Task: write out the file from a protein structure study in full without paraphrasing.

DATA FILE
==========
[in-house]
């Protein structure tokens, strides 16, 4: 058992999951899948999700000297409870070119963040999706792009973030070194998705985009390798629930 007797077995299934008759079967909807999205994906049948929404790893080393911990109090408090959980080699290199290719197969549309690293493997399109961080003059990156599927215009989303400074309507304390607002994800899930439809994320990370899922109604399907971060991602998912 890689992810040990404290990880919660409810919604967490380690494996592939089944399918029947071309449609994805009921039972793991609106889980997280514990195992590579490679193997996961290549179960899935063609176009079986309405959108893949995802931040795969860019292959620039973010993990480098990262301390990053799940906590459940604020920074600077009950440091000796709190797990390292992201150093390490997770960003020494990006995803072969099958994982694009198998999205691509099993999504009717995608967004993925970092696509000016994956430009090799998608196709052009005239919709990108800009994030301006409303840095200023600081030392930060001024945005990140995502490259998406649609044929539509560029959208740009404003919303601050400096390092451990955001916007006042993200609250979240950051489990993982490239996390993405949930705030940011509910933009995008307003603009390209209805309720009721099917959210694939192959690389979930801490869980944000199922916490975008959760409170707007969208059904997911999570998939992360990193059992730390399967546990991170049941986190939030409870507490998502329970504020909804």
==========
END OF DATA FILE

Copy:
[in-house]
């Protein structure tokens, strides 16, 4: 058992999951899948999700000297409870070119963040999706792009973030070194998705985009390798629930 007797077995299934008759079967909807999205994906049948929404790893080393911990109090408090959980080699290199290719197969549309690293493997399109961080003059990156599927215009989303400074309507304390607002994800899930439809994320990370899922109604399907971060991602998912 890689992810040990404290990880919660409810919604967490380690494996592939089944399918029947071309449609994805009921039972793991609106889980997280514990195992590579490679193997996961290549179960899935063609176009079986309405959108893949995802931040795969860019292959620039973010993990480098990262301390990053799940906590459940604020920074600077009950440091000796709190797990390292992201150093390490997770960003020494990006995803072969099958994982694009198998999205691509099993999504009717995608967004993925970092696509000016994956430009090799998608196709052009005239919709990108800009994030301006409303840095200023600081030392930060001024945005990140995502490259998406649609044929539509560029959208740009404003919303601050400096390092451990955001916007006042993200609250979240950051489990993982490239996390993405949930705030940011509910933009995008307003603009390209209805309720009721099917959210694939192959690389979930801490869980944000199922916490975008959760409170707007969208059904997911999570998939992360990193059992730390399967546990991170049941986190939030409870507490998502329970504020909804």